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22 December 2006
Growing up in the Welsh countryside I couldn't help but develop an interest in wildlife and nature. I studied Zoology at university and then was lucky enough to work on bird research projects in Canada and South Africa. Working on these projects was an amazing experience and inspired further my interest in birds and their behaviour. I have worked for the RSPB since spring 2006 and I learn something new every day.
Sent in by Chris Marsden, Leyland, Lancs
The main purpose of singing is to attract a mate and defend a territory. Robins are one of the few birds that hold a territory throughout the winter so continue to sing when the majority of other birds have stopped.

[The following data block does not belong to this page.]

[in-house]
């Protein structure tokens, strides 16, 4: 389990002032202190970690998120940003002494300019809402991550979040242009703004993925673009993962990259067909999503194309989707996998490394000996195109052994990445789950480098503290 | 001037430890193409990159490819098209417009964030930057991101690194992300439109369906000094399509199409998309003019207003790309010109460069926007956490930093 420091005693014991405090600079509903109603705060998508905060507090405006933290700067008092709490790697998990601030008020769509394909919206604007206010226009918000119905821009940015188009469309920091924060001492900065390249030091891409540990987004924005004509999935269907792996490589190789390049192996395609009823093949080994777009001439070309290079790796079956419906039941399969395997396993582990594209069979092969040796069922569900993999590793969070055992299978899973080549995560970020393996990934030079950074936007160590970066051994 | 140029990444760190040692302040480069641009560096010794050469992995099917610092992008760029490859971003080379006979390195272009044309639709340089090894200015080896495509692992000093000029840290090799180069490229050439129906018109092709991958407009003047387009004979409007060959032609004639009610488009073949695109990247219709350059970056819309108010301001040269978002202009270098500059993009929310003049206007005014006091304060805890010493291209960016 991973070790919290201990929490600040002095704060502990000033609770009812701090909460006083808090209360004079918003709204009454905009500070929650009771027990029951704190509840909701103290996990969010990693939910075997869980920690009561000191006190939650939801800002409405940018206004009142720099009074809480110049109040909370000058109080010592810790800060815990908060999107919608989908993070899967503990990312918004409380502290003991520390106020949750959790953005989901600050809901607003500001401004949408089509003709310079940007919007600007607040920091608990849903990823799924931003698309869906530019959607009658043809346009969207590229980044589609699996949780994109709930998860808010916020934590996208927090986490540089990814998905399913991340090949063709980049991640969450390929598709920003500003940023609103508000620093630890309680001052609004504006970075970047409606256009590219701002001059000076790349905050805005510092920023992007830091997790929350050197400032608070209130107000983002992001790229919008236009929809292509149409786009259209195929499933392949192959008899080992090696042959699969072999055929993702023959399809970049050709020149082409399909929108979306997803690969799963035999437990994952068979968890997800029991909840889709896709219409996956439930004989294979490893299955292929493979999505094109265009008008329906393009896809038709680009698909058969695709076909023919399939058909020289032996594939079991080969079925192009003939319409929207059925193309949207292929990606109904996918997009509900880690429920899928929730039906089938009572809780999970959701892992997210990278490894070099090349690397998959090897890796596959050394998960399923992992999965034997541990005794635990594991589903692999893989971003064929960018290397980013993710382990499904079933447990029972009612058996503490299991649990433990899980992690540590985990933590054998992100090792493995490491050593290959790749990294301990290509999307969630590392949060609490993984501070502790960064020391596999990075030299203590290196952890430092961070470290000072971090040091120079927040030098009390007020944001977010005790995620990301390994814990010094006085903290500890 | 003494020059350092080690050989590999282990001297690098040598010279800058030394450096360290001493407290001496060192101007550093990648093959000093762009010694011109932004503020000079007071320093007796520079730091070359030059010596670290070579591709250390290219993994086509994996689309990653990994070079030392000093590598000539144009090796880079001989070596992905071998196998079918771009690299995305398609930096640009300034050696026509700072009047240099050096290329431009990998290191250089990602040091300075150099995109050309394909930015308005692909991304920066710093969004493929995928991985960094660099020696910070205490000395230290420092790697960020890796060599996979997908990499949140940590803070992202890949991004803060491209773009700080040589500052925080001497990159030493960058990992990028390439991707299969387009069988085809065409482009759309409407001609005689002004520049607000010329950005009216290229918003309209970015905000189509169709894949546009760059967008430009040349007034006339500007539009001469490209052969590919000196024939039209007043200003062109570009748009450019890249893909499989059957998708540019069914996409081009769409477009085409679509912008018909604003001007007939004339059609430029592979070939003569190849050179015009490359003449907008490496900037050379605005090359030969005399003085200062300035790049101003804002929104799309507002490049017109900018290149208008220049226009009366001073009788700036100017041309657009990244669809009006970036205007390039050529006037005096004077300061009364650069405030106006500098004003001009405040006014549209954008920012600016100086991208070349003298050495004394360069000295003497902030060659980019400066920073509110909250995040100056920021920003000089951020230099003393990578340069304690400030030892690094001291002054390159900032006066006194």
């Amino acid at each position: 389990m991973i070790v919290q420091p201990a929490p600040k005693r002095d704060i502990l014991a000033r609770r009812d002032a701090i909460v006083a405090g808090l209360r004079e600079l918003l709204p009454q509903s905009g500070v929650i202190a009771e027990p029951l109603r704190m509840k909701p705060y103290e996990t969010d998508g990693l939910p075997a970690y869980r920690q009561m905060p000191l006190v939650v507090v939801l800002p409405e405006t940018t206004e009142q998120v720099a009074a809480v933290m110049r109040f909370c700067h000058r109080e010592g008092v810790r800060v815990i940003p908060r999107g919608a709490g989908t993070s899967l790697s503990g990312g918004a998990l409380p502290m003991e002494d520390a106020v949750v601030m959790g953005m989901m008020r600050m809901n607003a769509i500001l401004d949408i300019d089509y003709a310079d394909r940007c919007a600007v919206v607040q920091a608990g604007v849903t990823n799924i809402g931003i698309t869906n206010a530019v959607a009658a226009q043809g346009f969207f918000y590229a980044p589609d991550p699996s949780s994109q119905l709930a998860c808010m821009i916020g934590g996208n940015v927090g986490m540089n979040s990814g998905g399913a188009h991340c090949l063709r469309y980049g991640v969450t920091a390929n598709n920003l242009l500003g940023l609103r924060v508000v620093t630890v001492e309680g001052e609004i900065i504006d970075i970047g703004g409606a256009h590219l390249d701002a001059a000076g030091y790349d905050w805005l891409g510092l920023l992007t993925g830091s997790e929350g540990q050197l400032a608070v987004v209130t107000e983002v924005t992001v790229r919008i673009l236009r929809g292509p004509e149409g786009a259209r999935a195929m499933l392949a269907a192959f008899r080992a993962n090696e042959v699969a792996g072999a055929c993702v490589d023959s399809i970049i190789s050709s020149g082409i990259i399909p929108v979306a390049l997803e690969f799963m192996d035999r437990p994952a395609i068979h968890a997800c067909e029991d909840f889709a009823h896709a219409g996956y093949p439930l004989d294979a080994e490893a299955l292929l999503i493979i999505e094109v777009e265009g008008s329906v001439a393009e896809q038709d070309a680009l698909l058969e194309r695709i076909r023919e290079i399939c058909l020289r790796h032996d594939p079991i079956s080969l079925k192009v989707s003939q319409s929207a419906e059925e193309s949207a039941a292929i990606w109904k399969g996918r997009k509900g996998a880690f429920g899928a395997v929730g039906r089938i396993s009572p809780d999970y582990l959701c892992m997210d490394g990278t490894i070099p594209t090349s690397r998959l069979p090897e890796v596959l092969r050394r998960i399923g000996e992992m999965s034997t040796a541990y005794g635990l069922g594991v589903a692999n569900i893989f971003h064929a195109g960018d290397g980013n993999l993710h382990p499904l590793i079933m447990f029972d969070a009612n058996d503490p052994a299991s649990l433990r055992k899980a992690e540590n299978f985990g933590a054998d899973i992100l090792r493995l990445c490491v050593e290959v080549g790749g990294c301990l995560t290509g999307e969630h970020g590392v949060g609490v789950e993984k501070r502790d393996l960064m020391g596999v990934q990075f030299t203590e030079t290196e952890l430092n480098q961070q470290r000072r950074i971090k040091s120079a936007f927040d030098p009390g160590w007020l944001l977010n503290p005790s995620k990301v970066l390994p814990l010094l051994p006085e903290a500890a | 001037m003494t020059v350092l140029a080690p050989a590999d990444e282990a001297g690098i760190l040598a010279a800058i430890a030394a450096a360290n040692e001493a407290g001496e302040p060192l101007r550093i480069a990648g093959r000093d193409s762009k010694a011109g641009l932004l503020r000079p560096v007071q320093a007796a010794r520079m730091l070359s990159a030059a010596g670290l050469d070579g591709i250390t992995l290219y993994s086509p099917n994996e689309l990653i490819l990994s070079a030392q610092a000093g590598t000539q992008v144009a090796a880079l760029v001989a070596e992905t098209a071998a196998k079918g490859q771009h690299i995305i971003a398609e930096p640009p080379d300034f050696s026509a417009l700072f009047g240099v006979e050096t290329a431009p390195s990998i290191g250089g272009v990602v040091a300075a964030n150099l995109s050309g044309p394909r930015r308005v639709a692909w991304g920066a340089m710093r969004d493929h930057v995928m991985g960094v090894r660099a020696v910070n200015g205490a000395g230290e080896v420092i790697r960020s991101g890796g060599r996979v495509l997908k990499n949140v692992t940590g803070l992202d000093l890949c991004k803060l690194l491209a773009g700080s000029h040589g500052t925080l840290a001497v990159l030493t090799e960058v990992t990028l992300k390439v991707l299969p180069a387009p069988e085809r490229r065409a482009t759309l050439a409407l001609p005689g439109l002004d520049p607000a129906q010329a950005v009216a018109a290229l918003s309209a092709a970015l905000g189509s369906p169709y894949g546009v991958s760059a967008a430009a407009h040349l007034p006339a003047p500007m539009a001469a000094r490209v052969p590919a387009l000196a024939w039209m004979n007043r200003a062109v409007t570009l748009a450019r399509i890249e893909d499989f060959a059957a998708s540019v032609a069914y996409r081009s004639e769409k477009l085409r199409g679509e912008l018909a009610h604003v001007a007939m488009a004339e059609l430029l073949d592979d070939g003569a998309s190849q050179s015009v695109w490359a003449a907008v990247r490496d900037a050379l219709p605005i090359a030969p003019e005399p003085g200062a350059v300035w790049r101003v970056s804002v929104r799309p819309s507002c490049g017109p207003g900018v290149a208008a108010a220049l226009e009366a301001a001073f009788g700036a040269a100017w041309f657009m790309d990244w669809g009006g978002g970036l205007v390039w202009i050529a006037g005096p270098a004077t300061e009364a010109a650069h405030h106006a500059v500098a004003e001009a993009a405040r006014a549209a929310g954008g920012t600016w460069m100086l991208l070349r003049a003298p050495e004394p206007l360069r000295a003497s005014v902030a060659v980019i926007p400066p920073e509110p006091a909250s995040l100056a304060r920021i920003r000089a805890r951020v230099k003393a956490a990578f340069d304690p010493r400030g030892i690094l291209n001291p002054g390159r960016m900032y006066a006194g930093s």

Robins are often one of the first birds to start singing in the morning and the last to finish in the evening so are used to being active in low light conditions. In places where there are street lamps or other artificial light sources, robins can be triggered to start singing because it does not get completely dark. Other disturbances, like a loud noise or movement, can also start birds singing in the night.
Some birds in Britain regularly sing in the night. The nightingale is the bird that many people would associate with nighttime singing but corncrakes and nightjars do as well. However, these birds are only summer visitors to Britain and should now be wintering in Africa.
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